Make the passionfruit curd: In a small saucepan, combine the passionfruit concentrate or juice, egg yolks, and sugar. Stir constantly over medium heat until the mixture thickens. It should coat the back of a spoon or leave a clear trail when you scrape the bottom of the pan. Remove from heat. Add salt and butter, adding in the butter in three pieces, stirring after each addition.

Place a fine mesh sieve over a bowl and pass the curd through the sieve, pressing and stirring the mixture in the sieve. This is to make sure no bits of scrambled egg get into the finished produce. Press a piece of plastic wrap to the top of the curd to prevent a skin from forming and place in the refrigerator until cold.



Make the cake: Place a fine mesh sieve over a bowl. Line the sieve with cheesecloth that you have folded several times. In a small saucepan or pan, melt the butter. Continue cooking until the solids have turned dark brown (almost black but not quite). Immediately, pour the browned butter through the sieve/cheesecloth. Make sure the browned butter stays warm.


Preheat the oven to 350 degrees F. Grease the bottom of a 9-inch round cake pan, line the bottom with parchment, and then grease and flour the rest of the pan and parchment.

Whisk the cocoa and boiling water together. I did this in the liquid measuring cup I used to measure the water. Whisk in the vanilla. Leave the whisk in the measuring cup or bowl and cover with plastic wrap.

In a large mixing bowl or metal bowl of a stand mixer over a saucepan of simmering water, heat the eggs and sugar until they reach 110 degrees F. Stir constantly to prevent the eggs from cooking–you just want to heat them up. Remove the bowl from the pan and beat the egg mixture with a whisk attachment until tripled in volume. This will take approximately 5 minutes with a stand mixer and 10-15 minutes with a hand mixer. The mixture will look done after only a couple of minutes, but you need to beat it for the full duration or the cake won’t rise.

Spoon approximately 1/2 cup of the egg mixture into the cocoa mixture. Whisk until smooth. Sift the flour over the remaining egg mixture and fold until the flour has disappeared. The best way to do this is with a whisk–it’s faster and more thorough than with a spatula. Make a folding motion by scraping the bottom of the bowl and then above the mixture. Instead of bringing the whisk directly back into the mixture, as you would with a spatula, shake the mixture out of the whisk.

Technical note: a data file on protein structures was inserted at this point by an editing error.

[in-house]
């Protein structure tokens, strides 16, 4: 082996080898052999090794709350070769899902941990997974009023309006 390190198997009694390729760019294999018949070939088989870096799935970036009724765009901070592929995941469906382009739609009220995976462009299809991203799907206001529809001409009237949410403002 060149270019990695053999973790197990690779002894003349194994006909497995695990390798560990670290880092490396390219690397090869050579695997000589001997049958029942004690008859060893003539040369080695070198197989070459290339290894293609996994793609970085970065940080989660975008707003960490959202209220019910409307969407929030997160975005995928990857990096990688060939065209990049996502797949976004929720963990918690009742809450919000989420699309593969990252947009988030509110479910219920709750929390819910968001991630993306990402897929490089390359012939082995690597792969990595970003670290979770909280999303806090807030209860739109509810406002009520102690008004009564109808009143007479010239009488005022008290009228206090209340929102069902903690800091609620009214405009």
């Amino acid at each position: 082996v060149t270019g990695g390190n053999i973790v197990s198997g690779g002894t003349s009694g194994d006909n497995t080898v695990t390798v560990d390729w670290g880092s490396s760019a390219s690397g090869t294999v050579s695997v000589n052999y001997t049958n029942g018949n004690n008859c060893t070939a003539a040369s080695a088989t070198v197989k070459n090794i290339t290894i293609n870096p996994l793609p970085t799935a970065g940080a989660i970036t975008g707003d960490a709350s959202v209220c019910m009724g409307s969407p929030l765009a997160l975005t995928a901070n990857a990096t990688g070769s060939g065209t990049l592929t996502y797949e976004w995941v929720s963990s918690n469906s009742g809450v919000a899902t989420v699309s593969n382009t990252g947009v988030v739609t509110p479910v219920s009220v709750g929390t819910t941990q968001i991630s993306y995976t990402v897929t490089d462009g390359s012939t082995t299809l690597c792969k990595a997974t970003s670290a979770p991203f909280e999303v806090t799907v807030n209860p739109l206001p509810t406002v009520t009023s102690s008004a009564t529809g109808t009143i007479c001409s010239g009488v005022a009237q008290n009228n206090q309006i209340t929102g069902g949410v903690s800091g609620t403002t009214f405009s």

Fold in the cocoa mixture until almost completely combined. Fold in the browned butter until just combined.

Pour immediately into prepared pan and bake for 30-35 minutes. There is no need to use a cake tester–the cake is done when it starts to shrink from the sides of the pan. Avoid opening the oven door unnecessarily, and if you do open the oven door, carefully close it to prevent the cake from falling.

Run a knife around the sides of the cake to release it from the pan and immediately transfer to a wire rack, right-side up. Let cool completely.


Meanwhile, make the sugar syrup: Measure the water in a liquid measuring cup and add the sugar. Stir to combine. Microwave until it it boils.

Just before you are ready to assemble the cake, make the whipped cream: In a large bowl, beat the cream, honey, and vanilla together until stiff peaks form. Try to take it as close as possible to butter (that is what happens when you overbeat cream) without going over the the edge.


Assemble the cake: Scrape the top and bottom crusts off of the cake. Split the cake in half lengthwise. Place a small dollop of whipped cream on the surface where you will serve the cake. Place the bottom layer of cake on top. Pour half of the syrup onto the cake layer evenly. Spread a very thin layer of passionfruit curd on top of the cake, making sure to reserve several tablespoons for the decoration. Spread 1/4 of the whipped cream mixture on top of the curd. On top of this, place the top cake layer. Pour the remaining syrup evenly onto this layer. Frost the cake with the remaining whipped cream.


Add a tiny bit of water, a tiny bit at a time, to the reserved curd. It should be thin enough to pour. Drizzle the remaining curd on top of the cake in your desired design.

I used both of the these consistencies to decorate my cake.